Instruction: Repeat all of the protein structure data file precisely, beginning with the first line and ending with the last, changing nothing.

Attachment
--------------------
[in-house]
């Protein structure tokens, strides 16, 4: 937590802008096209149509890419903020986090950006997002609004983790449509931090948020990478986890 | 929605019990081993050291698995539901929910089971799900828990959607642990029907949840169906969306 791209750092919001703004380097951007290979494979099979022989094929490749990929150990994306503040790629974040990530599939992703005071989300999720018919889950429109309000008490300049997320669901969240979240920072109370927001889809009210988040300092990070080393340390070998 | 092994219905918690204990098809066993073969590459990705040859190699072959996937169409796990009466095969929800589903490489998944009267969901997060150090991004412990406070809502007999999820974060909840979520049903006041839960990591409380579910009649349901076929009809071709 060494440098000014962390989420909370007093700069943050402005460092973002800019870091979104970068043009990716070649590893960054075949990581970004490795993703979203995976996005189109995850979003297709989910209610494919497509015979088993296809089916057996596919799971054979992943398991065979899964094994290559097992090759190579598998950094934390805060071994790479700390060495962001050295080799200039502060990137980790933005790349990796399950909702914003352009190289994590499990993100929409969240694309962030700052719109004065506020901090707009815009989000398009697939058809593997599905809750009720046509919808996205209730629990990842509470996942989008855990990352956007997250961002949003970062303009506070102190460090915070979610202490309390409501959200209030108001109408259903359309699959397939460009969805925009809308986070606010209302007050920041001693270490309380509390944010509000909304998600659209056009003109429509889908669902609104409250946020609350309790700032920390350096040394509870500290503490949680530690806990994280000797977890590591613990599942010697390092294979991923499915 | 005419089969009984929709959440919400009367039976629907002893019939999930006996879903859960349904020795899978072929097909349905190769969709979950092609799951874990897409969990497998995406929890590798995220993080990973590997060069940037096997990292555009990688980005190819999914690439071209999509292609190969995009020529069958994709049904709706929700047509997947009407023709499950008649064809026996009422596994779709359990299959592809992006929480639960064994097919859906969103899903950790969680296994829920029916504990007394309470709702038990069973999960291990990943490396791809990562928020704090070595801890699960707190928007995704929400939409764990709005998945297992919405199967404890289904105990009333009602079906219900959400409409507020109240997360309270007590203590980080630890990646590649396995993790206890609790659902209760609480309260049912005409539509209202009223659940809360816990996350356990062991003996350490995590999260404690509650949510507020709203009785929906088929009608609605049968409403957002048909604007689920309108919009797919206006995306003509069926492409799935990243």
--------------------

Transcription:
[in-house]
């Protein structure tokens, strides 16, 4: 937590802008096209149509890419903020986090950006997002609004983790449509931090948020990478986890 | 929605019990081993050291698995539901929910089971799900828990959607642990029907949840169906969306 791209750092919001703004380097951007290979494979099979022989094929490749990929150990994306503040790629974040990530599939992703005071989300999720018919889950429109309000008490300049997320669901969240979240920072109370927001889809009210988040300092990070080393340390070998 | 092994219905918690204990098809066993073969590459990705040859190699072959996937169409796990009466095969929800589903490489998944009267969901997060150090991004412990406070809502007999999820974060909840979520049903006041839960990591409380579910009649349901076929009809071709 060494440098000014962390989420909370007093700069943050402005460092973002800019870091979104970068043009990716070649590893960054075949990581970004490795993703979203995976996005189109995850979003297709989910209610494919497509015979088993296809089916057996596919799971054979992943398991065979899964094994290559097992090759190579598998950094934390805060071994790479700390060495962001050295080799200039502060990137980790933005790349990796399950909702914003352009190289994590499990993100929409969240694309962030700052719109004065506020901090707009815009989000398009697939058809593997599905809750009720046509919808996205209730629990990842509470996942989008855990990352956007997250961002949003970062303009506070102190460090915070979610202490309390409501959200209030108001109408259903359309699959397939460009969805925009809308986070606010209302007050920041001693270490309380509390944010509000909304998600659209056009003109429509889908669902609104409250946020609350309790700032920390350096040394509870500290503490949680530690806990994280000797977890590591613990599942010697390092294979991923499915 | 005419089969009984929709959440919400009367039976629907002893019939999930006996879903859960349904020795899978072929097909349905190769969709979950092609799951874990897409969990497998995406929890590798995220993080990973590997060069940037096997990292555009990688980005190819999914690439071209999509292609190969995009020529069958994709049904709706929700047509997947009407023709499950008649064809026996009422596994779709359990299959592809992006929480639960064994097919859906969103899903950790969680296994829920029916504990007394309470709702038990069973999960291990990943490396791809990562928020704090070595801890699960707190928007995704929400939409764990709005998945297992919405199967404890289904105990009333009602079906219900959400409409507020109240997360309270007590203590980080630890990646590649396995993790206890609790659902209760609480309260049912005409539509209202009223659940809360816990996350356990062991003996350490995590999260404690509650949510507020709203009785929906088929009608609605049968409403957002048909604007689920309108919009797919206006995306003509069926492409799935990243």